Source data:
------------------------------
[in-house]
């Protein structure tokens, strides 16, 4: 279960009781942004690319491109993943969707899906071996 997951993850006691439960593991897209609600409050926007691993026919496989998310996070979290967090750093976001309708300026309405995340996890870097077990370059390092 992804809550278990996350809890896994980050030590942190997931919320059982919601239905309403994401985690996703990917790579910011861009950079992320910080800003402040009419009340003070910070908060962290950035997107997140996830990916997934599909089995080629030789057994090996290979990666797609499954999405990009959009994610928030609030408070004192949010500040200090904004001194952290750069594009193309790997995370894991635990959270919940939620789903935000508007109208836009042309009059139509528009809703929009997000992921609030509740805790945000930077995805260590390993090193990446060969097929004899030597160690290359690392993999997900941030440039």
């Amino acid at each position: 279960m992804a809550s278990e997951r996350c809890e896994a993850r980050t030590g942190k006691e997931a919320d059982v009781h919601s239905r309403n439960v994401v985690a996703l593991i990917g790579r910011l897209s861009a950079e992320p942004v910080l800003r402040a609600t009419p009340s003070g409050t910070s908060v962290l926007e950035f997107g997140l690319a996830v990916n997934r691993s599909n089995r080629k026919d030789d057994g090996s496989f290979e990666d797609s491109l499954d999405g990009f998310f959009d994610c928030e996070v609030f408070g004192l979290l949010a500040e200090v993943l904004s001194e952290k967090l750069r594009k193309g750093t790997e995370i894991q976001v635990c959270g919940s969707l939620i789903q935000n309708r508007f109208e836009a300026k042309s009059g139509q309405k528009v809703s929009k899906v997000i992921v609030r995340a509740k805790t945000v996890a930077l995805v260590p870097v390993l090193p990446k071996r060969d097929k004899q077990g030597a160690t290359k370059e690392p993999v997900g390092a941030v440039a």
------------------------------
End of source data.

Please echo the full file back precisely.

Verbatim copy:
[in-house]
């Protein structure tokens, strides 16, 4: 279960009781942004690319491109993943969707899906071996 997951993850006691439960593991897209609600409050926007691993026919496989998310996070979290967090750093976001309708300026309405995340996890870097077990370059390092 992804809550278990996350809890896994980050030590942190997931919320059982919601239905309403994401985690996703990917790579910011861009950079992320910080800003402040009419009340003070910070908060962290950035997107997140996830990916997934599909089995080629030789057994090996290979990666797609499954999405990009959009994610928030609030408070004192949010500040200090904004001194952290750069594009193309790997995370894991635990959270919940939620789903935000508007109208836009042309009059139509528009809703929009997000992921609030509740805790945000930077995805260590390993090193990446060969097929004899030597160690290359690392993999997900941030440039």
């Amino acid at each position: 279960m992804a809550s278990e997951r996350c809890e896994a993850r980050t030590g942190k006691e997931a919320d059982v009781h919601s239905r309403n439960v994401v985690a996703l593991i990917g790579r910011l897209s861009a950079e992320p942004v910080l800003r402040a609600t009419p009340s003070g409050t910070s908060v962290l926007e950035f997107g997140l690319a996830v990916n997934r691993s599909n089995r080629k026919d030789d057994g090996s496989f290979e990666d797609s491109l499954d999405g990009f998310f959009d994610c928030e996070v609030f408070g004192l979290l949010a500040e200090v993943l904004s001194e952290k967090l750069r594009k193309g750093t790997e995370i894991q976001v635990c959270g919940s969707l939620i789903q935000n309708r508007f109208e836009a300026k042309s009059g139509q309405k528009v809703s929009k899906v997000i992921v609030r995340a509740k805790t945000v996890a930077l995805v260590p870097v390993l090193p990446k071996r060969d097929k004899q077990g030597a160690t290359k370059e690392p993999v997900g390092a941030v440039a």